How Industry 4.0 Enabling the Next-Generation Digital Supply Chains?
Published by : Industrial Automation
The fourth industrial revolution is revolutionizing traditional manufacturing processes in all aspects. This is leading manufacturing towards digitalization enabling manufacturers to become automated, agile, and drive result-oriented. Industry 4.0 paves the way for disruption and allows companies to reconsider the way they design their supply chain. In this respect, megatrends and customer expectations change the game. Many megatrends have a profound influence on supply chain management.
As manufacturing processes need to adapt to keep up with the changing ecosystem, supply chains also have the opportunity to reach the next horizon of operational effectiveness. Companies must leverage emerging digital supply chain business models to achieve higher gains. The Industrial Internet of Things (IIoT) is also a major driver changing the supply chain dynamics for businesses.
Industry 4.0 also gives to the rise of data exchange and automation in manufacturing technologies. Internet of Things (IoT) is one fascinating technology that supports the same notion of the world becoming more connected. It is widely utilized to depict connected devices used in both industrial and domestic environments. For instance, Amazon Dash, a Wi-Fi-enabled device from e-commerce giant Amazon can be placed anywhere in the home and reorders a specific product with just a click. This can have significant benefits in domestic connected devices, but it also opens an opportunity for the supply chain to benefit it.
Smart factories use automated machinery connected through the internet to facilitate more efficient and flexible production processes that can quickly adapt to production changes and demands. According to reports, the Siemens AG plant in Amberg, Germany, is 75 percent automated while German truck builder MAN is developing IoT technology into its vehicles, allowing transport operators to access live feeds of raw data on the vehicle’s performance and track their journeys.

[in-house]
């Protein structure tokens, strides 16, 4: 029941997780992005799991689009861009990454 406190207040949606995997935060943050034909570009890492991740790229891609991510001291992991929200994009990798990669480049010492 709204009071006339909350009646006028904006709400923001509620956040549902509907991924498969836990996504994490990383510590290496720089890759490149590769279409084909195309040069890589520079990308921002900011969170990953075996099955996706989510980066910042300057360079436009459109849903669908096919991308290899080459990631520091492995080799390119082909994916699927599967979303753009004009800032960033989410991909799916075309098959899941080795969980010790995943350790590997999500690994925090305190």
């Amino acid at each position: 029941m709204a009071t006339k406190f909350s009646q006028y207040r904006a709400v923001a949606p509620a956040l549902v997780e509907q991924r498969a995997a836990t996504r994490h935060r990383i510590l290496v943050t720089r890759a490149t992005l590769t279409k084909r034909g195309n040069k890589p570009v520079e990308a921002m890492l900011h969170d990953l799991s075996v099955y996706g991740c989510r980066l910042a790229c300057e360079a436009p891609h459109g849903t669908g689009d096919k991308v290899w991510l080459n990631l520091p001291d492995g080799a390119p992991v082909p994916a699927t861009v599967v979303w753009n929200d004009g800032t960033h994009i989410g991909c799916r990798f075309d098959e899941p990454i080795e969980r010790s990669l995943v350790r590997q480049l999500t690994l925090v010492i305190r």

Moreover, supply chains driven by IIoT have a data challenge that needs to be solved. A network of sensors embedded in the supply chain provide powerful data, but in high quantity, potentially driving up network traffic to expensive and impractical levels. To this problem, Edge AI provides a solution by processing data on a device and ensuring that only actionable data needs to be fed back to the cloud, which reduces network congestion. According to a PwC study on Industry 4.0, almost 33% of over 2000 respondents said they re in the process of digitization of supply chain operations.
Hans Thalbauer, senior VP of supply chain and IoT at SAP said, “Digital supply chain is all of the solutions and business processes that are relevant for the Chief Operating Officer. We define it in a way where we say we need to combine years of ledger planning, we need to include logistics and transportation management topics, but also the engineering, R&D, manufacturing and asset management areas. In this context, industry 4.0 and the industrial internet of things are super important.”
Although the influence of Industry 4.0 on the digital supply chain is not limited to deliver better efficiency and productivity, it exceeds beyond and provides manufacturers a competitive advantage. The adoption of digital supply chains also advances businesses’ ability to serve their customers and create better business collaborations to gain more profits.